Phil Hunt on the most ill thought out and poorly defined section of the Care Bill
One of the lessons of Robert Francis’s enquiry into the failures at Mid-Staffordshire Hospital was that the current regulations system is not sufficiently focussed on safety and quality.
Clauses 74-76 of the Bill, which the Lords debate today, set out a new failure regime for the NHS. In doing so, they grant several regulators robust new powers to arrest any decline in standards. But whilst the introduction of a single regime focussed on quality, as well as financial failure is welcome, this Bill raises as many problems as it solves.
Taking each clause in turn, Clause 74 affords new powers to the Care Quality Commission (CQC), including the authority to issue a warning notice to any NHS Trust or Foundation Trust deemed to be failing. This strengthening of the CQC’s powers is important. The government however, does not state the criteria on what constitutes ‘failure’ – just an ambiguous goal of achieving ‘a significant improvement’. We have tabled an amendment therefore for such criteria to be clearly defined in regulations.
Clause 75 gives Monitor, the health care regulator powers to judge whether failing Trusts have improved at the end of the timeframe set by the CQC. Although this succeeds in removing the conflict of interest that would present itself if the CQC asked to adjudicate on its own judgement, it also increases the potential for inconsistency.
However, perhaps the most notable case of duplicated powers comes in Clause 76, which allows for both Monitor and the CQC to order the appointment of a special administrator where a Trust is judged to have committed serious failures. Conflict will clearly arise from this dual competence, and the varying levels of discretion displayed by officials from each regulator will see discrepancies between assessments – as well, of course, as disagreements over whether an administrator is necessary. Reference is made to ‘guidance’ being offered on a transparent and evidence-based process, but the government must go further and put this on the face of the Bill.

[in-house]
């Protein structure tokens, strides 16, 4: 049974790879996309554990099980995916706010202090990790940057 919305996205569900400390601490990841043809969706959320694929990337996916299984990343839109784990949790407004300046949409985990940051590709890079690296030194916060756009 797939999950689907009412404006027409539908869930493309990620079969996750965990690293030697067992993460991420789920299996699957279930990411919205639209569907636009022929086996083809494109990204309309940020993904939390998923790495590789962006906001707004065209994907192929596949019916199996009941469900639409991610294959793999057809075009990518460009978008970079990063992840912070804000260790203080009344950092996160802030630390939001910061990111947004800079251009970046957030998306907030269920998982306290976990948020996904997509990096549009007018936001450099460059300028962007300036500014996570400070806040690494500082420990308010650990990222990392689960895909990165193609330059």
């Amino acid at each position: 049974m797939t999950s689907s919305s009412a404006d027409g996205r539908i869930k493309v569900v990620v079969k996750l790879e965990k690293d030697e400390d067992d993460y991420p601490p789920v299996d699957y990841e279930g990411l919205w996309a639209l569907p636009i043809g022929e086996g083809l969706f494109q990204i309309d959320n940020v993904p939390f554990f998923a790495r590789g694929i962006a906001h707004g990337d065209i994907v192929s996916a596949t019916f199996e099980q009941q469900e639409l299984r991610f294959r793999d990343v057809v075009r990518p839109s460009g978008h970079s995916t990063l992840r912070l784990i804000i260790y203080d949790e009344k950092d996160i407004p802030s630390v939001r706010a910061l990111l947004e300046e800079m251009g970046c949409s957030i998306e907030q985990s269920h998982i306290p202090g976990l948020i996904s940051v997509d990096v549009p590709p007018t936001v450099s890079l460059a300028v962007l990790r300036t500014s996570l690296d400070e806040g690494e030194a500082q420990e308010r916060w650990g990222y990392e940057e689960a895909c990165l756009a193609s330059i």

Another concern is the process whereby Special Administrators can be appointed to replace the board of a Foundation Trust. A somewhat draconian intervention, this makes no mention of an appeals process – something that ought to be there as a safeguard.
It is clear that these three clauses represent one of the most ill-thought out sections of the Bill, and after so much pre-legislative scrutiny and consultation, Ministers are quite literally still trying to get their Act together. The baffling and often contradictory nature of their intent and detail will only give rise to the development of a fractious relationship between the regulators that the legislation rightly aims to empower. They must listen to our concerns, if we are to create a regulatory system that is fit to serve the needs of the British people.
Lord Phil Hunt of Kings Heath is a Shadow Health Minister and Labour’s Deputy Leader in the Lords
Published 12th June 2013